Six ex-Gloriavale women declared employees by Employment Court
Chief Judge Inglis of the Employment Court has delivered her anticipated decision declaring six Gloriavale women as employees for their time at the remote Westland Christian community.
Serenity Pilgrim, Pearl Valor, Rose Standtrue, Virginia Courage, Anna Courage, and Crystal Loyal referred to as the “Gloriavale Six” by the media, were all born into Gloriavale and remained there until leaving between 2017 and 2021. From the age of about 6 years’ old they helped in the communities’ kitchen, laundry, and sewing facilities. By the age of 15, they had all left school to work full time in groups called “Teams” which fulfilled the domestic needs of the community. For example, in 2018, the Teams produced on average 11,000 meals and washed 17,000 items of laundry per week.
The evidence showed that the working environment was “unrelenting, grinding, hard, and physically and psychologically demanding”.
After leaving the Community the women made a complaint to the Labour Inspector regarding the working conditions they had faced. Two investigations were completed in 2017 and then in 2020/2021 but did not result in a finding that the Gloriavale women were employees. This led to the women escalating matters to the Employment Court. They are also simultaneously suing the Labour Inspectorate for breaching their statutory duties which will be heard separately.
The Employment Relations Act 2000 excludes certain workers, such as volunteers, from being categorised as employees. Volunteers are defined as workers who do not expect to be rewarded for their work and do not receive any reward for their work.
Gloriavale argued that the women were volunteers. Despite not earning wages, the women received food, shelter, clothing, religious support and guidance, and the promise of spiritual redemption against the threat of eternal damnation. The evidenced showed that high value was placed on these factors, likewise with Gloriavale’s reliance on the Teams for their work in the communities facilities.
The Chief Judge was satisfied that the women were not volunteers as they did expect to be rewarded for their work and they did in fact receive reward for this work. However, the women were not automatically declared employees because they were not volunteers.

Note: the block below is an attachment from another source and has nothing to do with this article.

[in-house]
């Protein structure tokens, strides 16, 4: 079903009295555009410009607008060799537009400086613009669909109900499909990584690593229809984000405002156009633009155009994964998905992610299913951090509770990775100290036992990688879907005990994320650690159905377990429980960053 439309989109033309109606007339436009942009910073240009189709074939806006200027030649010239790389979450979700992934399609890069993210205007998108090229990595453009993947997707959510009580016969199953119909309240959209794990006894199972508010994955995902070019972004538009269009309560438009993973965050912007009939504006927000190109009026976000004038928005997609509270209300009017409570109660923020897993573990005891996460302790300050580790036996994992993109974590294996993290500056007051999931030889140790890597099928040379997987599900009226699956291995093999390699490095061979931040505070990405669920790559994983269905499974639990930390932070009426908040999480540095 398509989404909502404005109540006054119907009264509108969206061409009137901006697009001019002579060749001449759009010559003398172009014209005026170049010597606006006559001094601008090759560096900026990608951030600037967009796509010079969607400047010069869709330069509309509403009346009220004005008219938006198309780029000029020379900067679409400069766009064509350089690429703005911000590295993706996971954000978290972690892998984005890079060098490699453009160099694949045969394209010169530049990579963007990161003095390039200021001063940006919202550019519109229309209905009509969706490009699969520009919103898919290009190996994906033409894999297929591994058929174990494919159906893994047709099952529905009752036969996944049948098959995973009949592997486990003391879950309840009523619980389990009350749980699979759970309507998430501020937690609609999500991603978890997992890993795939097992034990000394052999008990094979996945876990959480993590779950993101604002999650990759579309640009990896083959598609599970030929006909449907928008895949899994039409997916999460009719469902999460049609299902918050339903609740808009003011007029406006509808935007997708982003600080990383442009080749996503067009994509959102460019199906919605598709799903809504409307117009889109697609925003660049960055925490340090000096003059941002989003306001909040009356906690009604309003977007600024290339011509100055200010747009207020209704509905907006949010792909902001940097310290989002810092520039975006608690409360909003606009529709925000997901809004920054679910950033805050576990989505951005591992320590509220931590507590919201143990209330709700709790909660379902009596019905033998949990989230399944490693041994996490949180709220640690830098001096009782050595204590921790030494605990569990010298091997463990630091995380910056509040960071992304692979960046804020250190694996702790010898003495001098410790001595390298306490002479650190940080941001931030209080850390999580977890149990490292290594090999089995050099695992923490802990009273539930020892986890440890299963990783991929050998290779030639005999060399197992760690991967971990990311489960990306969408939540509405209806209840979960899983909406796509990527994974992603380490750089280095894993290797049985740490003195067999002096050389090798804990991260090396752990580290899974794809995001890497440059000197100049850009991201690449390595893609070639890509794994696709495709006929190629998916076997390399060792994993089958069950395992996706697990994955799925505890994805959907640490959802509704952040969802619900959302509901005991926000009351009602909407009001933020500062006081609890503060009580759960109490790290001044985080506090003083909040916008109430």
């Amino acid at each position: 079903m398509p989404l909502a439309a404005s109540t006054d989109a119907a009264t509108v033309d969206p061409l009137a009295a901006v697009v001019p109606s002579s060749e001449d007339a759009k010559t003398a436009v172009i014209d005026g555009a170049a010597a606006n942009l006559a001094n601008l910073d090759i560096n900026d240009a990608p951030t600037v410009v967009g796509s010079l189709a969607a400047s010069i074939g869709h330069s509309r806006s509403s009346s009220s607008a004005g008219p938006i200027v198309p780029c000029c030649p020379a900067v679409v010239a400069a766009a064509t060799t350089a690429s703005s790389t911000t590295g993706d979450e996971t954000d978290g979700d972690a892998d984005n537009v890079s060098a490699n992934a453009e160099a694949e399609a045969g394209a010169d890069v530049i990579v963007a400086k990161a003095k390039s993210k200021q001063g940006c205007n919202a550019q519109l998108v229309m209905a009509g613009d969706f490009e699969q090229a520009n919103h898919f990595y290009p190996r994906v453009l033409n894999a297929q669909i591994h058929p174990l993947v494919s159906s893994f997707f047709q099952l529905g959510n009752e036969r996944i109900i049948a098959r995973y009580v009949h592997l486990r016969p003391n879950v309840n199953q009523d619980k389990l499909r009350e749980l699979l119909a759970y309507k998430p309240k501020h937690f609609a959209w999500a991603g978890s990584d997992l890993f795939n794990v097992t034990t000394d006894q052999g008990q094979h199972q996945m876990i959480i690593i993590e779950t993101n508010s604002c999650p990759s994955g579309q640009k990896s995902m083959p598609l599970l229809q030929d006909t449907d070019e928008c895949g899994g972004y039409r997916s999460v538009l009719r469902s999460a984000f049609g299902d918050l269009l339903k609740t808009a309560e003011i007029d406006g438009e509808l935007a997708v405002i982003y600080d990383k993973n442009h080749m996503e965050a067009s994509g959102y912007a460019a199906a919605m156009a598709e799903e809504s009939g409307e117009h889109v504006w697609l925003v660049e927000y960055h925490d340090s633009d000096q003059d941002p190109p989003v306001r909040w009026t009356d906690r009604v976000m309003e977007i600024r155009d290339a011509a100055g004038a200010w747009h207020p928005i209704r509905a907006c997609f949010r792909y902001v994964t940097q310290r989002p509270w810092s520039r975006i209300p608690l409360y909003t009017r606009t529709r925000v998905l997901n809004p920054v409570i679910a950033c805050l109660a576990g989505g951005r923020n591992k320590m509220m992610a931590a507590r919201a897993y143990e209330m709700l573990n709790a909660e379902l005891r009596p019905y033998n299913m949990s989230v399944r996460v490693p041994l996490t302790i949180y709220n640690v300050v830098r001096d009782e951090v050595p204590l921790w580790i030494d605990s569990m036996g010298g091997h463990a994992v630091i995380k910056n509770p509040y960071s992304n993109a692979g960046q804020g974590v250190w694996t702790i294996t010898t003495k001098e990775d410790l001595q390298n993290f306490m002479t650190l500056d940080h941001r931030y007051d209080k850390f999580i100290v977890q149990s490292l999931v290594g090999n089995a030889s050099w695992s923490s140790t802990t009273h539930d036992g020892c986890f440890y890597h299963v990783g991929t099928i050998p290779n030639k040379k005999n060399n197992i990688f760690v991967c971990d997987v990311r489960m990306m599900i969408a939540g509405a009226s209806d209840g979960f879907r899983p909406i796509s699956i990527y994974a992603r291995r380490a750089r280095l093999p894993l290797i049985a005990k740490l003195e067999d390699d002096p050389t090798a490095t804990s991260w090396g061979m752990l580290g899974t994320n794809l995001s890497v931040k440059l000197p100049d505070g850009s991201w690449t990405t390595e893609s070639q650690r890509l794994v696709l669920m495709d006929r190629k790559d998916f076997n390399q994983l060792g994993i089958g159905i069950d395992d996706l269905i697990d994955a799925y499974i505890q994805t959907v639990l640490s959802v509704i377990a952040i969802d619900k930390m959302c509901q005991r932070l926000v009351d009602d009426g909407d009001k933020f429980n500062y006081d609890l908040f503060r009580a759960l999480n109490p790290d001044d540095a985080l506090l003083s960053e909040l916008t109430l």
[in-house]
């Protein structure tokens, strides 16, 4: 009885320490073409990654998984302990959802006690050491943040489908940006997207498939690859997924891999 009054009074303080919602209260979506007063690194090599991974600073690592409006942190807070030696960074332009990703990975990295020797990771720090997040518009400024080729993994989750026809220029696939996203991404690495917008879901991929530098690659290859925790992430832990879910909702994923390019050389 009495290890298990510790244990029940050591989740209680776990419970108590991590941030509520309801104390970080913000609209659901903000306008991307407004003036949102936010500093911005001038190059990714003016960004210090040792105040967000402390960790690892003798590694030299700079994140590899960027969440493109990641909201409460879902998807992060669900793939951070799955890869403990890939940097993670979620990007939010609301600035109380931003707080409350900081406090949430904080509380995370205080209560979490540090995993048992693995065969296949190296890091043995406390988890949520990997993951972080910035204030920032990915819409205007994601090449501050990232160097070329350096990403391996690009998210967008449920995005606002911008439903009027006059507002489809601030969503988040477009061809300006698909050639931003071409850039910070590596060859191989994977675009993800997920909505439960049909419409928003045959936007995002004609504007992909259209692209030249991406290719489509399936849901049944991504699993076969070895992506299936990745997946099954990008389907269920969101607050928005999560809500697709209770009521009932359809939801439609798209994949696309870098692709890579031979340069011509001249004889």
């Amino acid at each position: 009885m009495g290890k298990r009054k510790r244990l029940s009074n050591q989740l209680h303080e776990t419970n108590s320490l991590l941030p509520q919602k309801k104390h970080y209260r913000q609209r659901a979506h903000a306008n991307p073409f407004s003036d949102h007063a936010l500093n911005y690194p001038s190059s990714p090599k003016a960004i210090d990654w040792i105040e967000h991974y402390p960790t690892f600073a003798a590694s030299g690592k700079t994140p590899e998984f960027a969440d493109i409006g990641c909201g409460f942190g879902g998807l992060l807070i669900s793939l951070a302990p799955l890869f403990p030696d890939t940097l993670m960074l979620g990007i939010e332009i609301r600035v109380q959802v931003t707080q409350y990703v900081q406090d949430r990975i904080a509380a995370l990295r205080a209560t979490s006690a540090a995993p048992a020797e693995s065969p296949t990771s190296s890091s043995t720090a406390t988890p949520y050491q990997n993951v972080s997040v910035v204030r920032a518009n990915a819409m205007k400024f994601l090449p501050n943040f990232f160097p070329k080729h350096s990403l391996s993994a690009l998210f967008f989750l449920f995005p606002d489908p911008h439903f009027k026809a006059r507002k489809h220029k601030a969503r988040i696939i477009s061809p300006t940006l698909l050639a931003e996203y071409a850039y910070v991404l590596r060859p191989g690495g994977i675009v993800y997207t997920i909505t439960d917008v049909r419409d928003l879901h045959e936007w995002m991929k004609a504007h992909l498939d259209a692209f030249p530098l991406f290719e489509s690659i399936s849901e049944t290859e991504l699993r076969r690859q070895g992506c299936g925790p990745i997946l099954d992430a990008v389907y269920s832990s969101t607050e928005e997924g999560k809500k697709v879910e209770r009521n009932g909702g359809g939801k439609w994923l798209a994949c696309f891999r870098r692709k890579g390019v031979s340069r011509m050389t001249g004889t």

In determining whether an employment relationship existed between the women and Gloriavale, the Chief Judge was required to examine all relevant factors when considering the real nature of the relationship. The Chief Judge considered the following factors demonstrated that an employment relationship did exist with the six women:
- While many current residents of Gloriavale demonstrated a strong willingness to work, in reality the women had little choice about whether they work or not. If they refused to work they would be required to leave the community and lose their family, friends, and everything they had known in life.
- The evidence recorded the women’s subservience to the Overseeing Shepherd and male leadership group in all things including their work. Working was an expectation, and they were rostered on the Teams from 16 years old. At work they could not freely move between Teams or areas ie. from the kitchen to the laundry without asking for approval.
- The Chief Judge compared the working condition to that of a large scale hostile. There were commercial sized kitchens and industrial scale equipment. Both current and former residents provided evidence that the work of the Teams was essential to the operation of the community. The Chief Judge recognised that this type of work would be generally paid for if outside of the community.
The Court rejected Gloriavale’s argument that the women were merely doing work “domestic” in nature. Nor was it accepted that the work was done for each of the women’s family or some kind of notional family. Relatedly, the Chief Judge recognised that the community’s way of life and religious tenets were relevant in determining the employment status of the women, but it was ultimately not decisive.
Overall, the Court determined that the women were subject to strict direction and control akin to an employment relationship.
This decision only applies to the six women and not all current Gloriavale members. The women will be entitled to minimum employment entitlements, including minimum wage, annual leave, and sick pay. However, the Court still needs to determine which entity or person was the employer of the women and therefore liable to pay the minimum entitlements. Due to the complex organisation structure, the Court adjourned to allow for further evidence and arguments to be raised in this respect.
This decision shows that the Employment Relations Authority and Employment Courts will look past the labels used by parties to determine the real nature of the relationship. In conjunction with the recent Uber decision, it illustrates an increasing focus on ensuring that groups of workers are not being exploited and are receiving the minimum employment entitlements.
The decision also highlights that rewarding a worker in means other than money does not preclude them from being classed as an employee. This is especially relevant for not-for-profit organisations who have volunteers and workers who exchange their time for services.
Gloriavale has stated that they will be appealing the decision, claiming “that the decision will have a significant effect on how faith-based communities, iwi, and whanau choose to live and structure their household responsibilities”. This was recognised in the decision where the Chief Judge said:
“The Court’s role is confined to determining employment status and whether workers are able to access minimum entitlements and protections, not spiritual issues or matters of religious dogma.”
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